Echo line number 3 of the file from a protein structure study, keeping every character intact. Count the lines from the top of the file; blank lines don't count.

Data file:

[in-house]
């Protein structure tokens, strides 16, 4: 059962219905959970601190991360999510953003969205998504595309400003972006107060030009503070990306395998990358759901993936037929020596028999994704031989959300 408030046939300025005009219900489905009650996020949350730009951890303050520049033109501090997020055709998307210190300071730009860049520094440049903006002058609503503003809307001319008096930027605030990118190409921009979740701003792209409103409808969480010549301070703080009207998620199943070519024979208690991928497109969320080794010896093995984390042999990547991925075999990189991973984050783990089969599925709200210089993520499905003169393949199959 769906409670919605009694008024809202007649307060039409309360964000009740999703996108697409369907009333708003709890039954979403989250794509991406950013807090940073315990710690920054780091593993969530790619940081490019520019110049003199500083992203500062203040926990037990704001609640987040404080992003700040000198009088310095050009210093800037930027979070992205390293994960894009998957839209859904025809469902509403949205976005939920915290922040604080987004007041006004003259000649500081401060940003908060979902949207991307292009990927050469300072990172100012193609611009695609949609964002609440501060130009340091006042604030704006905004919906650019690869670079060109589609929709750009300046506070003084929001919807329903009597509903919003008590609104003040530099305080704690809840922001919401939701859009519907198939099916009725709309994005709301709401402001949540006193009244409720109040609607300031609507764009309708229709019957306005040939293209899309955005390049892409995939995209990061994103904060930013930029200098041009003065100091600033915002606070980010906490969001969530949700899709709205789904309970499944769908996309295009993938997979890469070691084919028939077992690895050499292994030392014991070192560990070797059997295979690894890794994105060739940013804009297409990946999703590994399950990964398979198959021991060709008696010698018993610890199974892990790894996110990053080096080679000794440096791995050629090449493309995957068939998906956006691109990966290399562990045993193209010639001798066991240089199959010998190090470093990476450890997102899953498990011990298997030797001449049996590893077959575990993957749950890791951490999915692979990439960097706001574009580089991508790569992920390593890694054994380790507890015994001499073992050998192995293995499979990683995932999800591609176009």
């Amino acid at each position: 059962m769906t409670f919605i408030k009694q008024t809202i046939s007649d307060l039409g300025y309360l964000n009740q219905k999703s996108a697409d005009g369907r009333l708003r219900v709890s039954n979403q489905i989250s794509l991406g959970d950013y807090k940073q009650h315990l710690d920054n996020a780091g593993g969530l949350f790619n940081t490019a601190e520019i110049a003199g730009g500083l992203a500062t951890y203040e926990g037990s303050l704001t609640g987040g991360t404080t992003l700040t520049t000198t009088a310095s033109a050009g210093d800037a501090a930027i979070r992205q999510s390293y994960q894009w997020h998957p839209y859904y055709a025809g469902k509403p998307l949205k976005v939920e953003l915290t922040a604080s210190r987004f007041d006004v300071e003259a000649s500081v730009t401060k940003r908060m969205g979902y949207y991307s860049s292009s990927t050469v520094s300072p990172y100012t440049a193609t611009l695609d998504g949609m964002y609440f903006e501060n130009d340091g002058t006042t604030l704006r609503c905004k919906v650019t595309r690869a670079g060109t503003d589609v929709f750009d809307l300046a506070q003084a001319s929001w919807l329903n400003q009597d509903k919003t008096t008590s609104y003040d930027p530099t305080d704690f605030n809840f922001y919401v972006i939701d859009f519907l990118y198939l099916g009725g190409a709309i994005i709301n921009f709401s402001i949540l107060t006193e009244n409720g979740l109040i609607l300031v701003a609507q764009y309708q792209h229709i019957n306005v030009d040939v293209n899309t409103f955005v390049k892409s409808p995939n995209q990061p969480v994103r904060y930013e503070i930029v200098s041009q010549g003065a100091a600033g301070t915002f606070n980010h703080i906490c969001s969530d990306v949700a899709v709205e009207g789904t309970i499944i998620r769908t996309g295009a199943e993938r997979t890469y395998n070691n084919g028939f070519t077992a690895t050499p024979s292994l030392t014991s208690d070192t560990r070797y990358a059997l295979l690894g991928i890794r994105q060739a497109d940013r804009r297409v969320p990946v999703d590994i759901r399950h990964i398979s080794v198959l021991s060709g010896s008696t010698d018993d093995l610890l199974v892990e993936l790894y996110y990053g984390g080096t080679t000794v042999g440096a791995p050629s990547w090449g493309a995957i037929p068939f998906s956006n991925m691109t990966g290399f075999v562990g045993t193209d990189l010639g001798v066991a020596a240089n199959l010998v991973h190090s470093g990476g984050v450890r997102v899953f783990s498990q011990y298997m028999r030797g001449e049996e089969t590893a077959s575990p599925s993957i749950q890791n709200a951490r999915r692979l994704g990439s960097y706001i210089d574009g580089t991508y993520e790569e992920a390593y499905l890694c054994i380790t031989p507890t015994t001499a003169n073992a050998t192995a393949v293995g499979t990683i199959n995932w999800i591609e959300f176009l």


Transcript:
């Amino acid at each position: 059962m769906t409670f919605i408030k009694q008024t809202i046939s007649d307060l039409g300025y309360l964000n009740q219905k999703s996108a697409d005009g369907r009333l708003r219900v709890s039954n979403q489905i989250s794509l991406g959970d950013y807090k940073q009650h315990l710690d920054n996020a780091g593993g969530l949350f790619n940081t490019a601190e520019i110049a003199g730009g500083l992203a500062t951890y203040e926990g037990s303050l704001t609640g987040g991360t404080t992003l700040t520049t000198t009088a310095s033109a050009g210093d800037a501090a930027i979070r992205q999510s390293y994960q894009w997020h998957p839209y859904y055709a025809g469902k509403p998307l949205k976005v939920e953003l915290t922040a604080s210190r987004f007041d006004v300071e003259a000649s500081v730009t401060k940003r908060m969205g979902y949207y991307s860049s292009s990927t050469v520094s300072p990172y100012t440049a193609t611009l695609d998504g949609m964002y609440f903006e501060n130009d340091g002058t006042t604030l704006r609503c905004k919906v650019t595309r690869a670079g060109t503003d589609v929709f750009d809307l300046a506070q003084a001319s929001w919807l329903n400003q009597d509903k919003t008096t008590s609104y003040d930027p530099t305080d704690f605030n809840f922001y919401v972006i939701d859009f519907l990118y198939l099916g009725g190409a709309i994005i709301n921009f709401s402001i949540l107060t006193e009244n409720g979740l109040i609607l300031v701003a609507q764009y309708q792209h229709i019957n306005v030009d040939v293209n899309t409103f955005v390049k892409s409808p995939n995209q990061p969480v994103r904060y930013e503070i930029v200098s041009q010549g003065a100091a600033g301070t915002f606070n980010h703080i906490c969001s969530d990306v949700a899709v709205e009207g789904t309970i499944i998620r769908t996309g295009a199943e993938r997979t890469y395998n070691n084919g028939f070519t077992a690895t050499p024979s292994l030392t014991s208690d070192t560990r070797y990358a059997l295979l690894g991928i890794r994105q060739a497109d940013r804009r297409v969320p990946v999703d590994i759901r399950h990964i398979s080794v198959l021991s060709g010896s008696t010698d018993d093995l610890l199974v892990e993936l790894y996110y990053g984390g080096t080679t000794v042999g440096a791995p050629s990547w090449g493309a995957i037929p068939f998906s956006n991925m691109t990966g290399f075999v562990g045993t193209d990189l010639g001798v066991a020596a240089n199959l010998v991973h190090s470093g990476g984050v450890r997102v899953f783990s498990q011990y298997m028999r030797g001449e049996e089969t590893a077959s575990p599925s993957i749950q890791n709200a951490r999915r692979l994704g990439s960097y706001i210089d574009g580089t991508y993520e790569e992920a390593y499905l890694c054994i380790t031989p507890t015994t001499a003169n073992a050998t192995a393949v293995g499979t990683i199959n995932w999800i591609e959300f176009l």